INSACOG initially comprised ten government laboratories. Over a year, it expanded to 38 centres, including private laboratories. However, the consortium was slow to sequence significant numbers of samples. It has also not been able to effectively deploy sequencing information to prepare for and prevent future waves of infection. This is partly because of INSACOG’s own inability to establish clear systems for constituent laboratories and partly because of political apathy to the information provided by the consortium. The INSACOG project has come to exemplify the government’s approach to scientific counsel in tackling the pandemic: to ignore it. 

INSACOG’s mandate was to sequence five per cent of all samples from COVID-19 patients across the country to detect patterns of infection. Samples were sent to consortium laboratories closest to points of collection. Yadav told me that every new sequence was examined for mutations. “Basically, we look for the mutations or changes in the various gene segments in the entire genome of the virus—how those changes affect the different proteins of the virus such as the spike protein which is responsible for causing infection,” she said. The sequence was then compared to older ones already linked to particular patterns of infection or symptoms. Scientists checked whether the mutations in the sequence being examined were also present in previous variants of the virus. They checked for literature on how particular mutations affected virus functionality. “If it is a one-off variation in the genomic sequence somewhere, we don’t see it as a matter of concern, but if we see a pattern of the same mutations in a cluster of samples, we look further into it,” Dr Krishanpal Karmodiya, assistant professor of biology at the Indian Institute of Science Education and Research in Pune, said. IISER Pune is part of INSACOG and also part of Maharashtra’s state-level sequencing programme that started before INSACOG was set up. “We check whether a particular mutation has already been associated with clinical characteristics such as higher virulence or immune escape.” 

The point of linking genomic sequences to clinical information is to ultimately make more informed public health interventions. A genomic scientist based in Kerala told me how rigorous sequencing in the state led to the government pushing for double masking as a preventive tool. At the end of 2020, there was enough scientific evidence to show that the virus spread through the air. When Alpha emerged as a dominant variant, it was clear that cloth masks did not offer enough protection and that well-fitted N-95 masks offered much better protection against airborne particles. “But we knew we couldn’t advise everyone to wear N-95 masks, that could cause a shortage of masks for our essential workers,” the scientist said. “So we saw double-masking as a solution out of this, where people could wear a combination of a cloth mask and the more easily available surgical mask to cut down the rate of transmission.” A few months later, in April 2021, genomic surveillance provided early insights into the community spread of Alpha when scientists were able to link mutations in the virus with high infectivity. Vaccination rates were still very low in India at the time. “Double-masking as a non-pharmacological intervention was decided upon based the fact that a more transmissible variant (Alpha) was gaining hold in the state,” the scientist said.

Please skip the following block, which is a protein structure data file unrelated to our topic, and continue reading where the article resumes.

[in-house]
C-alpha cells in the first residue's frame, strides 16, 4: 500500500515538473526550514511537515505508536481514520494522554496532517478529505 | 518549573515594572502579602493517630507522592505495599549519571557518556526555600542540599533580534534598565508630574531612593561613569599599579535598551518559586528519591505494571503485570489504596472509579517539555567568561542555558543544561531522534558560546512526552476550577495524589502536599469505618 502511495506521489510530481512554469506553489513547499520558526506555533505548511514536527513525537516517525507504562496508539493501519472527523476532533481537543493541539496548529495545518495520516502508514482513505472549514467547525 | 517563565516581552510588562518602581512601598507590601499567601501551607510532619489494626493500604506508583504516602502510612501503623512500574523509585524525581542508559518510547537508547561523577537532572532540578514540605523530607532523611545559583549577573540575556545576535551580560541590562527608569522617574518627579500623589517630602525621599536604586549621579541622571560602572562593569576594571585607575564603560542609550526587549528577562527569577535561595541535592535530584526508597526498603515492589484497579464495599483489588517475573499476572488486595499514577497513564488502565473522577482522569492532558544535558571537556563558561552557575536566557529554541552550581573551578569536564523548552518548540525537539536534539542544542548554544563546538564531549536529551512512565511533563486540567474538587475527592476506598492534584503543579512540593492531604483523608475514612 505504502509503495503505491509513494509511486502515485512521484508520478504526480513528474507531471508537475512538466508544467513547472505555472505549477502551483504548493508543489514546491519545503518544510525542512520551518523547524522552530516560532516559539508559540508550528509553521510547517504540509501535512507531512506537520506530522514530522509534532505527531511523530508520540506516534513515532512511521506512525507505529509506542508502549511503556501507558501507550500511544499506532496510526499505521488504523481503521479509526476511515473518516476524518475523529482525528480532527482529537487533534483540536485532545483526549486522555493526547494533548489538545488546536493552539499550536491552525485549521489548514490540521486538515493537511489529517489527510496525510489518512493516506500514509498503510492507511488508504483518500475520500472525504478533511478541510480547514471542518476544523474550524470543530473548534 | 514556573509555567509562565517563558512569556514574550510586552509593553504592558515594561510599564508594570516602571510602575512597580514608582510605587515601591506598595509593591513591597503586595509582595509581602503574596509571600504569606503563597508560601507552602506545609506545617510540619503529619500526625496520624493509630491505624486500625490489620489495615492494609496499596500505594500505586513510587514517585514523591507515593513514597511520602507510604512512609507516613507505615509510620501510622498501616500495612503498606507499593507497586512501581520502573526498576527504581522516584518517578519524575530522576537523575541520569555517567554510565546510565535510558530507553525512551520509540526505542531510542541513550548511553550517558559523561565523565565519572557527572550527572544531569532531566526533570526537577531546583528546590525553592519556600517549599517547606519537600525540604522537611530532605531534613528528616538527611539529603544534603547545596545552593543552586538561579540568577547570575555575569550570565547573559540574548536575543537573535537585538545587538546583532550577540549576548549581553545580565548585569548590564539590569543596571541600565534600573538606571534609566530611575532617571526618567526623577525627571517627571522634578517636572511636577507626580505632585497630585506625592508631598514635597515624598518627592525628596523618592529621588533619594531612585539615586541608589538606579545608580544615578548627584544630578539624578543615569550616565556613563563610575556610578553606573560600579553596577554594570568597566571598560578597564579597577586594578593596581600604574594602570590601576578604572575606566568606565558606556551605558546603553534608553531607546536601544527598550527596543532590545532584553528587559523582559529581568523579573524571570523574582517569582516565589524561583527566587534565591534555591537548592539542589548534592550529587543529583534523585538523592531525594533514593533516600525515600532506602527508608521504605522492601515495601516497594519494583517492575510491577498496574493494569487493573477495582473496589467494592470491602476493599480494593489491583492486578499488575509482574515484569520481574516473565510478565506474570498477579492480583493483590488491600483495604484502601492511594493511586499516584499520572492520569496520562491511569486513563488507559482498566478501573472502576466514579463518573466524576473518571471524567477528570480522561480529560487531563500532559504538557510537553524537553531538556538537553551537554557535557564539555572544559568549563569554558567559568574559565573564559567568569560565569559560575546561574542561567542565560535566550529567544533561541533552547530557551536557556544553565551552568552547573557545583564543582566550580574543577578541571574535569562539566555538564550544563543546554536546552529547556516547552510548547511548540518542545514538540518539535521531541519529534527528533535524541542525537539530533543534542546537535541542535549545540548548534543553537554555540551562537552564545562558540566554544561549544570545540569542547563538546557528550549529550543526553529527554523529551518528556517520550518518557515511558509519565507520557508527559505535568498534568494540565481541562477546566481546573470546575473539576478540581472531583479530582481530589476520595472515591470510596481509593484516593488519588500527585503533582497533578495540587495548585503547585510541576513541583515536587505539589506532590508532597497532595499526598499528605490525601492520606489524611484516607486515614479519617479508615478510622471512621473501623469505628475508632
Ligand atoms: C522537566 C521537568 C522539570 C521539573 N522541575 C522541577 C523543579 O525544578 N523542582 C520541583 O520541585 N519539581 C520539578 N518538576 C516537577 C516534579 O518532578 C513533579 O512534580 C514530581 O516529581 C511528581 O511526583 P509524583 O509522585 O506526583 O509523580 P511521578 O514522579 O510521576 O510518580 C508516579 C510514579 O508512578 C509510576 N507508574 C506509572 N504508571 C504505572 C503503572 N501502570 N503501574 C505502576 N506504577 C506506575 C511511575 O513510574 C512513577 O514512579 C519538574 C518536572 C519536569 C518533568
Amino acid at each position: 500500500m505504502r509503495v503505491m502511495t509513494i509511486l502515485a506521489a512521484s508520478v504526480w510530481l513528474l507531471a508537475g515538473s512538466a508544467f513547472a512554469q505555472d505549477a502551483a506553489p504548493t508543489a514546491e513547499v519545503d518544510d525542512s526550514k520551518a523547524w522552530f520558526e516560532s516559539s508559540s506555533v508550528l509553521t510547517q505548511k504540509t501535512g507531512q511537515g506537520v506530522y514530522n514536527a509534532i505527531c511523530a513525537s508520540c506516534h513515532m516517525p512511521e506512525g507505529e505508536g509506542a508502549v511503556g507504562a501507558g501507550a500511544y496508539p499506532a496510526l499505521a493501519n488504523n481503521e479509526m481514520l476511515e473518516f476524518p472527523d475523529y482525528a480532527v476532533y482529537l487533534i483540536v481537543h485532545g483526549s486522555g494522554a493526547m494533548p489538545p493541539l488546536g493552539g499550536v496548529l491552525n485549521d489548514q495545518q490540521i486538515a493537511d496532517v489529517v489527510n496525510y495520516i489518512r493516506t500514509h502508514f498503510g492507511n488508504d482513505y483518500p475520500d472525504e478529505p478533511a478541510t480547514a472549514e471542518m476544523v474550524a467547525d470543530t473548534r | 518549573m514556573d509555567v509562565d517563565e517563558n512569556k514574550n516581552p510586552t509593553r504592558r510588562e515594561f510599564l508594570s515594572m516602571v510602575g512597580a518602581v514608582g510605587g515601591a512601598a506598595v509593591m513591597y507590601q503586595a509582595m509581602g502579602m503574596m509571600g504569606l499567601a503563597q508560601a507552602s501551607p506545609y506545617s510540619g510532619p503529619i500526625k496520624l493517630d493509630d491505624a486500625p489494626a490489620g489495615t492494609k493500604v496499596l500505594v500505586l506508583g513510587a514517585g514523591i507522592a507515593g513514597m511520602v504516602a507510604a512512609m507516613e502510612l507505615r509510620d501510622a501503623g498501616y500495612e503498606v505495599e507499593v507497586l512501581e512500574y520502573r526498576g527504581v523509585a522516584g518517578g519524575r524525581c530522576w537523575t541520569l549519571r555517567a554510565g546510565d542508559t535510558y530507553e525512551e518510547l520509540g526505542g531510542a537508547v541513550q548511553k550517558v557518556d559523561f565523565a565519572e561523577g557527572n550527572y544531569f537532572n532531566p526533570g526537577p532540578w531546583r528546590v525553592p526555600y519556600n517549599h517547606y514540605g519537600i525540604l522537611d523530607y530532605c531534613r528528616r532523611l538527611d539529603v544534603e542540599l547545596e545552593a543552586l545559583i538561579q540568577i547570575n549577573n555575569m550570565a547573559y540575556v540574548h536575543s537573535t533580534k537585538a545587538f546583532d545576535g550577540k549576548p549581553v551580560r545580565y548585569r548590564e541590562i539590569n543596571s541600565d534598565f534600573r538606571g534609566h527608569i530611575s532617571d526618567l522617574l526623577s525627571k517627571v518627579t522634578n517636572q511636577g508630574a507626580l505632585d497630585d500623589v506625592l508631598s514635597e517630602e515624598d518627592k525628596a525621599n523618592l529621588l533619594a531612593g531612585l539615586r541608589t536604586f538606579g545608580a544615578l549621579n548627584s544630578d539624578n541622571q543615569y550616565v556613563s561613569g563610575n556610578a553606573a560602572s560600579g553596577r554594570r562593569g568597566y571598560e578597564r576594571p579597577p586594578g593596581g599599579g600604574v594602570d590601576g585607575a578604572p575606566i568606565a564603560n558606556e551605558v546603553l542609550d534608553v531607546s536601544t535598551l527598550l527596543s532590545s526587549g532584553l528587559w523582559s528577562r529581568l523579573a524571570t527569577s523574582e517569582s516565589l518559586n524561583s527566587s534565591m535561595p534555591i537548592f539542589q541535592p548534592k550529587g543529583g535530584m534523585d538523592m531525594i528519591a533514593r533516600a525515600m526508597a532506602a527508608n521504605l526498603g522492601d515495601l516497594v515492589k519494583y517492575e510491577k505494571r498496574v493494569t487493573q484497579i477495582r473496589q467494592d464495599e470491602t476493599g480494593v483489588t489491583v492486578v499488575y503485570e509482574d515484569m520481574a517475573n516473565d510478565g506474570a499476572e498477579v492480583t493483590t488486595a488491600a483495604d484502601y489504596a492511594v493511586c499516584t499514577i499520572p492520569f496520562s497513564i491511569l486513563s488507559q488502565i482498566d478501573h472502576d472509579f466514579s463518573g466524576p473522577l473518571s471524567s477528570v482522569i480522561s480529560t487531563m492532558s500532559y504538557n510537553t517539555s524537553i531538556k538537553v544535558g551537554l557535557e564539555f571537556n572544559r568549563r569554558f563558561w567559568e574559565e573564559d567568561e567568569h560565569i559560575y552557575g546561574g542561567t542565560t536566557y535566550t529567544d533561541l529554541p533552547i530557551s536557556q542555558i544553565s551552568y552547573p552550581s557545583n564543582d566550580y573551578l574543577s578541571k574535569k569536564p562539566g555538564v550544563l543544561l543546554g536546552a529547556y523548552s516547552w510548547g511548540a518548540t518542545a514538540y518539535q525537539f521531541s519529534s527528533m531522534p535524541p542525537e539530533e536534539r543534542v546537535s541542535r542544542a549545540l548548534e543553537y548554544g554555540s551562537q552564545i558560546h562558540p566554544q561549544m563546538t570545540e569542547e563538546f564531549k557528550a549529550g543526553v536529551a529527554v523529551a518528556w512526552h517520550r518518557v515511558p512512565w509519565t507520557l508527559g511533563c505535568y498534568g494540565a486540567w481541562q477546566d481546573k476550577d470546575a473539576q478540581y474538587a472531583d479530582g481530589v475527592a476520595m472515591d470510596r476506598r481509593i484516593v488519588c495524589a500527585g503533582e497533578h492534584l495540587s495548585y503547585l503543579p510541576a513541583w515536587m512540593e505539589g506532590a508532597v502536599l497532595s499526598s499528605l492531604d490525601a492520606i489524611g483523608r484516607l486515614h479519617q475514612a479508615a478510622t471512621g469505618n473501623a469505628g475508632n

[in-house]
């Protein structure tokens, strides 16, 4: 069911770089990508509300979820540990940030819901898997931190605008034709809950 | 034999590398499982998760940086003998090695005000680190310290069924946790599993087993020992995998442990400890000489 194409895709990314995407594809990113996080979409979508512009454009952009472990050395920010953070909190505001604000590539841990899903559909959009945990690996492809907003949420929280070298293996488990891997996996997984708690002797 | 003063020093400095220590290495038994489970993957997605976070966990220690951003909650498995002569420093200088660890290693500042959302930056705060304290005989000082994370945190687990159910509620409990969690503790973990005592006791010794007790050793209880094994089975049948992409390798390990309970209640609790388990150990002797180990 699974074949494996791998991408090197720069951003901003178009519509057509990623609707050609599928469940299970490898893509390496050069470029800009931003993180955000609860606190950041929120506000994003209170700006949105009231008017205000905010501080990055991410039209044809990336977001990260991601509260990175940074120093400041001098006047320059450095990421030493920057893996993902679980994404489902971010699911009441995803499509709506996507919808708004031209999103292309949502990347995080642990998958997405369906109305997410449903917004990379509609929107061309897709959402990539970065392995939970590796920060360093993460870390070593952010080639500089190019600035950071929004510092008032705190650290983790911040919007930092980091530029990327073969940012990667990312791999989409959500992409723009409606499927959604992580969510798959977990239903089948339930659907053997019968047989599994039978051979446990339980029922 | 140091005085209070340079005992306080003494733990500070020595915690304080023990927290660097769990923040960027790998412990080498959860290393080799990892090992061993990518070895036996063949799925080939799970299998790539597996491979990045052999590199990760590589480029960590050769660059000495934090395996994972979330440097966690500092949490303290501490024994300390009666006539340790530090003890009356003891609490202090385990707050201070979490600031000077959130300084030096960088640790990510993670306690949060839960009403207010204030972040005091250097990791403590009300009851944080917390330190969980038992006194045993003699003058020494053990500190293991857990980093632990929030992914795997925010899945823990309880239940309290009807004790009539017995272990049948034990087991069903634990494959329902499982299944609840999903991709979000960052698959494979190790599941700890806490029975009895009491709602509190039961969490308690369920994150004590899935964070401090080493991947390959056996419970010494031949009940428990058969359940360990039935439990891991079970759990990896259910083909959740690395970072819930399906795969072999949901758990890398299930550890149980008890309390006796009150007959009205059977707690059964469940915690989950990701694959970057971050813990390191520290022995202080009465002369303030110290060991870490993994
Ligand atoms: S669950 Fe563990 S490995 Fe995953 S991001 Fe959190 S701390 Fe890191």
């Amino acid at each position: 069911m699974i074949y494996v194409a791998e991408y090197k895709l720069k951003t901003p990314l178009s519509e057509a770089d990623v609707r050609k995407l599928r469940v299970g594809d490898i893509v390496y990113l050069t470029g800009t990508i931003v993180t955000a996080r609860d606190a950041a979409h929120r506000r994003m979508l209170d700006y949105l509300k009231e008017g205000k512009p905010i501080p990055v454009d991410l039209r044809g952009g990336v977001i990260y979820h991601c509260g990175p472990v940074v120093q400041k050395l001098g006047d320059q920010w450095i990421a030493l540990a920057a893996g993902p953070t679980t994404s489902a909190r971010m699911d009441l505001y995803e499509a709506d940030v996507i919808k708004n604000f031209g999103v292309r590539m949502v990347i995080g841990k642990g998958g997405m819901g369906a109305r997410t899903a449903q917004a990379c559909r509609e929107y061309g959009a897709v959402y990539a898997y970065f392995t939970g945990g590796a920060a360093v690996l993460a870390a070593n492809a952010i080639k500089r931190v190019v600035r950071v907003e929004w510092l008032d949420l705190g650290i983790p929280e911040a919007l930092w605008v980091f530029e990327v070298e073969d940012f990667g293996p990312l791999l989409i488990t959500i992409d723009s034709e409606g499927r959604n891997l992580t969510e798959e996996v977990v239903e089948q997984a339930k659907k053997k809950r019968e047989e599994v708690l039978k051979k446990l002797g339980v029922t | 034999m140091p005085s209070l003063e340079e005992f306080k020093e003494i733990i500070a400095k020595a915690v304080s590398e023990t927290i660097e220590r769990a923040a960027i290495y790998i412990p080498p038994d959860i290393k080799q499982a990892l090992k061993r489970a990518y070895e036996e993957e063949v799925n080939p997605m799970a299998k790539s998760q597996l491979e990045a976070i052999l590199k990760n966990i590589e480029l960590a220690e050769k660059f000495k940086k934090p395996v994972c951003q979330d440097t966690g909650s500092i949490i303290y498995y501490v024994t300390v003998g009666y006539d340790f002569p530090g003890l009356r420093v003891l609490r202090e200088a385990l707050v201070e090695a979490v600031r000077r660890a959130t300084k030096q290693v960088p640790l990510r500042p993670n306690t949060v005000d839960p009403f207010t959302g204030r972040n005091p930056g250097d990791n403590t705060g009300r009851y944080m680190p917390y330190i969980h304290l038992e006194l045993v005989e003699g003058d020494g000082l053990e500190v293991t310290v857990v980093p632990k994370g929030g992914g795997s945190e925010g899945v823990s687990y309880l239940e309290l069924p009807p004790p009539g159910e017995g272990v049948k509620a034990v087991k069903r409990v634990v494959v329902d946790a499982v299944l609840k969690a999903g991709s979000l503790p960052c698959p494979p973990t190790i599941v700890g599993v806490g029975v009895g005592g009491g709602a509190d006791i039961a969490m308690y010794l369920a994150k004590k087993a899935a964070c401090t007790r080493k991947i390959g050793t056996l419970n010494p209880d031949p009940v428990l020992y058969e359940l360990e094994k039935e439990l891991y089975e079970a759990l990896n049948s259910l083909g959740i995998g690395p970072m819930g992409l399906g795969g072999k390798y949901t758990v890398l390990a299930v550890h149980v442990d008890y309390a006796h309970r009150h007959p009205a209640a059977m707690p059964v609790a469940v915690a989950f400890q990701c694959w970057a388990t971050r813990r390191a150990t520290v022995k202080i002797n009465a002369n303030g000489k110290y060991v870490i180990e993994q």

The efficiency Kerala displayed in using information gathered from genomic sequencing to implement preventive measures was not seen across India. In February 2021, just before the devastating second wave of the pandemic claimed millions of lives in India, members of the Maharashtra COVID-19 task force collected samples from patients in the Amravati and Yavatmal districts of the state. Both districts witnessed a sudden surge in cases and, when samples from these areas were tested in INSACOG labs, scientists found that they contained mutations that were linked to immune escape and increased infectivity. They were able to infer this because they had genomic data from other countries such as South Africa and Brazil where variants with the same mutations were driving up case numbers and hospitalisation rates. INSACOG scientists told reporters that they had warned the government by early March  about a concerning new variant circulating in the population, but officials did nothing about it. Though the presence of a new variant is not solely responsible for driving waves of infection, it is one of the primary reasons for driving up infection rates. The second wave was largely fueled by the Delta variant, which was much more transmissible and more severe than earlier variants of the virus and quickly replaced them in the infected population. The government did not take preventive measures to minimise the spread of the Delta variant but instead allowed large election rallies and massive gatherings at the Kumbh mela in April 2021.